Thursday, January 19, 2012

Thinky Thursday (an idea stolen from I can't remember who... and when I do I will link them)

I underwent a unique version of mostly unconstructive criticism today.  Please don't be alarmed.  It happens on at least an annual basis.  But I would like to pose a question to you all:

How do you respond to criticism? 

How would you respond if you had to endure, in the place of someone else, criticism and complaints that were out of your control and not your fault?

What would you do if you couldn't respond at all?



Okay, fine... it's a series of questions.  And again, I really am fine.  But I would love to hear everyone's answers!!

8 comments:

  1. I don't like criticism when it comes in the form of an attack and I tend to find myself quickly on the defensive front in this type of situation. If it's given to me in a loving way or caring way, I'm more likely to sit there and listen and ask questions. I don't like to make the same mistake twice, so I try really hard to accept the comments when I do, so that I don't repeat the same thing again.
    Now, if I was receiving criticism that was actually supposed to be directed at someone else, I would let the person rant and then kindly smile at them and walk away (as hard as it would be, I'd have to bite my tongue not to attack right back for no reason other than they had no reason to attack the wrong person being me.) or I guess you could smile and say, I appreciate you being upset (or I'm so sorry, my dear, that you are having a bad day), but I have no idea what you are talking about and I do hope you feel better by getting all of that off your chest and then turn and walk away.

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    1. Criticism in the form of an attack is probably the worst feeling, although I think I recover from that more quickly than serious constructive criticism sometimes. You're right on about just letting them rant. Thank you for your input!

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  2. I have to admit, I don't do well with criticism. But, I've learned that I need to take time,and not think about it. Then, go back and think about it again to find the constructiveness in it. If it's constructive. Otherwise, it simmers inside for quite a while.

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    1. Simmering is the worst. I try really hard to allow people to vent their frustrations and take a break before we go back and dissect everything. You sometimes have to look for the constructiveness, just like you said. Thank you!

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  3. I tend to cry! I've struggled with self-esteem issues my whole life. so depending on who it is and what it is about, I either close up or walk away. Which is really bad, especially if it's an employer - haha. But once I'm out of the situation, I will think about what's been said and try to figure out if it's valid and something I need to try to improve on.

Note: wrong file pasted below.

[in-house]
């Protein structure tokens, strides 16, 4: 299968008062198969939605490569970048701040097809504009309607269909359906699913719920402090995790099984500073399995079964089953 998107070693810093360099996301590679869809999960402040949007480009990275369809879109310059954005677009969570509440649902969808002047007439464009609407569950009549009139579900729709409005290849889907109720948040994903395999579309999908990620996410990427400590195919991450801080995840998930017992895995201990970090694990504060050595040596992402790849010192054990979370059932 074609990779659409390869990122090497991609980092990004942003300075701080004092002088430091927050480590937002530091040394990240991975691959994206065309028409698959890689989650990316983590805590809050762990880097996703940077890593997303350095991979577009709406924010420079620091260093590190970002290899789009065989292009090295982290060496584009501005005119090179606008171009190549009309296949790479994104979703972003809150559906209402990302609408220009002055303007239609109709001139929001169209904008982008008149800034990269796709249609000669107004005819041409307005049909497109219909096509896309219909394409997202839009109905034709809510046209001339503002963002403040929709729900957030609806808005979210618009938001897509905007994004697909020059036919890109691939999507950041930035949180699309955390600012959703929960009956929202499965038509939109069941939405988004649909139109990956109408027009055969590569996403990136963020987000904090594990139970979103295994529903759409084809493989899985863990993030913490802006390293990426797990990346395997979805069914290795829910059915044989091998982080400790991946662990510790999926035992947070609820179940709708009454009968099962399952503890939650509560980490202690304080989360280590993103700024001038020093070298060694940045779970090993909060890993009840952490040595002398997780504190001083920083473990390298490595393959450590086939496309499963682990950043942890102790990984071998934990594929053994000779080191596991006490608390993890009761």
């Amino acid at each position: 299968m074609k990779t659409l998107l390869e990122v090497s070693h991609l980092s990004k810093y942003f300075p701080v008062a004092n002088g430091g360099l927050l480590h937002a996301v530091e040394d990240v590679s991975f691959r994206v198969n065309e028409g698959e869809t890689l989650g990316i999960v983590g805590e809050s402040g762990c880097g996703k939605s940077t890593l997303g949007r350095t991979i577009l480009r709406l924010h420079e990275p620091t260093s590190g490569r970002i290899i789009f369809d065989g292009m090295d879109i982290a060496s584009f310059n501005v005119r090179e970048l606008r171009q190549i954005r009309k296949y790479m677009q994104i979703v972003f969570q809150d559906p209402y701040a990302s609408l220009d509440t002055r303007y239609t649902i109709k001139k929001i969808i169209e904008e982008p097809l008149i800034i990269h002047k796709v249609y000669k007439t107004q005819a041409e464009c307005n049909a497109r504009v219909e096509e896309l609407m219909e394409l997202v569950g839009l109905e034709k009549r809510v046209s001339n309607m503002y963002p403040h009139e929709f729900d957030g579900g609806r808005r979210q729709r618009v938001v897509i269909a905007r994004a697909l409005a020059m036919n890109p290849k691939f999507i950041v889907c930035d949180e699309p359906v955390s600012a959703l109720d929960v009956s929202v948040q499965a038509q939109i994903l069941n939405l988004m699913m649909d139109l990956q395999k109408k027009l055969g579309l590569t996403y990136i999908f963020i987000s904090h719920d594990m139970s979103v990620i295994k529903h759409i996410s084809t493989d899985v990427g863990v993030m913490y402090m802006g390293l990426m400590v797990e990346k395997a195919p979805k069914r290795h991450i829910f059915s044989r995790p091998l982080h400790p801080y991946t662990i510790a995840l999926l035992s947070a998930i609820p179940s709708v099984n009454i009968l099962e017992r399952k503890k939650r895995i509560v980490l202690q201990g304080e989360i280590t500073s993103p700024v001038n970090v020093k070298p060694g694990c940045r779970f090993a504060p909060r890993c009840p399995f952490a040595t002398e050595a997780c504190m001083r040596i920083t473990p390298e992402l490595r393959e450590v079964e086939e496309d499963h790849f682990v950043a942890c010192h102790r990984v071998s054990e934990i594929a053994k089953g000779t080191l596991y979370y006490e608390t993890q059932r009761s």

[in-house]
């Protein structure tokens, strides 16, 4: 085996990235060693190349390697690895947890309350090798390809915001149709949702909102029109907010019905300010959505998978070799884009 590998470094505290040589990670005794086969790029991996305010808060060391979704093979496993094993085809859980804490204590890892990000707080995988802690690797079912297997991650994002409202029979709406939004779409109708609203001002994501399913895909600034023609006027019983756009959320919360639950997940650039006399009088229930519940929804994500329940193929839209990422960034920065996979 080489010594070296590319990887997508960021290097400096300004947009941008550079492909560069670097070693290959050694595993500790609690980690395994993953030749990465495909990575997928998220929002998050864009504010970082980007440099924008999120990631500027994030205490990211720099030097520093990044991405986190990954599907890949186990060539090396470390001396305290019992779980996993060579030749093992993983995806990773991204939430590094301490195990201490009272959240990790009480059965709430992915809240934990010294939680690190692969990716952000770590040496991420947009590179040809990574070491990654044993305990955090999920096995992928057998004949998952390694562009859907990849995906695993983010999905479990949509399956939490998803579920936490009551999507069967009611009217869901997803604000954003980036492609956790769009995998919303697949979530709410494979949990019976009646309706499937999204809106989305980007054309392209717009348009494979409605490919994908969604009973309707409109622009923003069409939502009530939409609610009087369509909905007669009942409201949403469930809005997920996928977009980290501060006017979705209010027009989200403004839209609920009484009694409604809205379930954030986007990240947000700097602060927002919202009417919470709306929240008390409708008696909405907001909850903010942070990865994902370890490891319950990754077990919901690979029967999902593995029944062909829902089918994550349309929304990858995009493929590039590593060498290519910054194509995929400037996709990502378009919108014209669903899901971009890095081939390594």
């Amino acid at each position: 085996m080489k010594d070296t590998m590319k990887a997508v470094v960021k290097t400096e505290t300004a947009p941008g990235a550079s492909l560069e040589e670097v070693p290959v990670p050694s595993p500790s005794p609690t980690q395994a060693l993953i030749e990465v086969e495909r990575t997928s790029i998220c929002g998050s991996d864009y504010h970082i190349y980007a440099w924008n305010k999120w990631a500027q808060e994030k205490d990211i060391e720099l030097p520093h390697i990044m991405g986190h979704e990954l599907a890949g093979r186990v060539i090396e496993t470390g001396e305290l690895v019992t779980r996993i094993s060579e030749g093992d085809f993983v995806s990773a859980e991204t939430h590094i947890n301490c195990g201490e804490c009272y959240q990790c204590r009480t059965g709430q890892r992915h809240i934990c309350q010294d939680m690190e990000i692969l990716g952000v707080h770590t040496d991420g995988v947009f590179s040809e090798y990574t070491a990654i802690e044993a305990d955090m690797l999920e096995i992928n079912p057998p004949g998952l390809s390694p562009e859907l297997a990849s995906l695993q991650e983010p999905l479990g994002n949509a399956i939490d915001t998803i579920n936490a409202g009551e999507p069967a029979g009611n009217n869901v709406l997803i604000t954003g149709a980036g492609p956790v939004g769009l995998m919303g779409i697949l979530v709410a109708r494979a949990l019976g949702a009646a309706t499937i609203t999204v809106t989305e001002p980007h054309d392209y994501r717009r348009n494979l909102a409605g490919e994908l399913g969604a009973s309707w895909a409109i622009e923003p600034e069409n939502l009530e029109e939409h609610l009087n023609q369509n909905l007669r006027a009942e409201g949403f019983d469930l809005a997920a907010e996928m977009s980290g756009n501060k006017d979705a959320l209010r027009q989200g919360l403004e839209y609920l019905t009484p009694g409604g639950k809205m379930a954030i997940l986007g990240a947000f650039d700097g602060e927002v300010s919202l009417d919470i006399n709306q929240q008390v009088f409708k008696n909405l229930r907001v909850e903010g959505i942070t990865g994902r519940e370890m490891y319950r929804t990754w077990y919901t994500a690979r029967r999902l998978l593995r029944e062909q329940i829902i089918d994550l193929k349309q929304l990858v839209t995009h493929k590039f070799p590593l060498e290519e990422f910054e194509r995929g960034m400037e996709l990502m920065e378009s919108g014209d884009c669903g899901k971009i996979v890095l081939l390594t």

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    1. Aren't tears of frustration the worst? I have really had to work on that in my life too. You are smart to make sure that what is being said is even valid. It's a lot easier to shake off things that we know aren't true about ourselves. It's hard to make sure we don't start believing those bad things about ourselves too, huh? Thank you for your feedback!

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  4. I worked in an environment of pretty much constant icky, picky criticism for 10 years. At first, I just did a lot of simmering, but then I started standing up for myself and at some point the balance of power shifted and we both realized my boss would pretty mcuh be lost without me so I could say or do pretty much anything. I didn't always handle myself in ways that I'm proud of.

    I've been in a different work environment for almost three years now and it's still a refreshing change.

    I think I try to look at the intention of the person doing the criticizing. If it truly seems to be coming from a constructive, caring place, I can handle it a little better (still not a fan). But like Judy, I let my own insecurities cloud my judgment sometimes. I do tend to get defensive or at least try to explain myself even when I feel the person is really trying to help.

    As for taking criticism that rightly belongs to someone else--that's a sticky situation I have been in on more than one occasion. I will usually send the person in the correct direction, if I'm able to get a word in edgewise. I am not really the type to stand there and be yelled AT for someone else's mistakes. Now, if someone is just yelling TO me (venting) it's a different story, I guess.

    And I can definitely identify with being in a situation where responding is not possible or, at the very least, ill-advised. What happens then is a lot of shouting that stays inside my head--probably echoing around in there for a good long time--until I can vent to someone close to me or scribble it out in a journal entry I will later probably regret.

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    1. It's all sticky isn't it? I'm glad I am not in a constantly critical environment, but even the bad days can wear someone down. Oh, and thank you for leaving the longest comment ever in my blog history. If I had determined a prize for that, you would have won! :)

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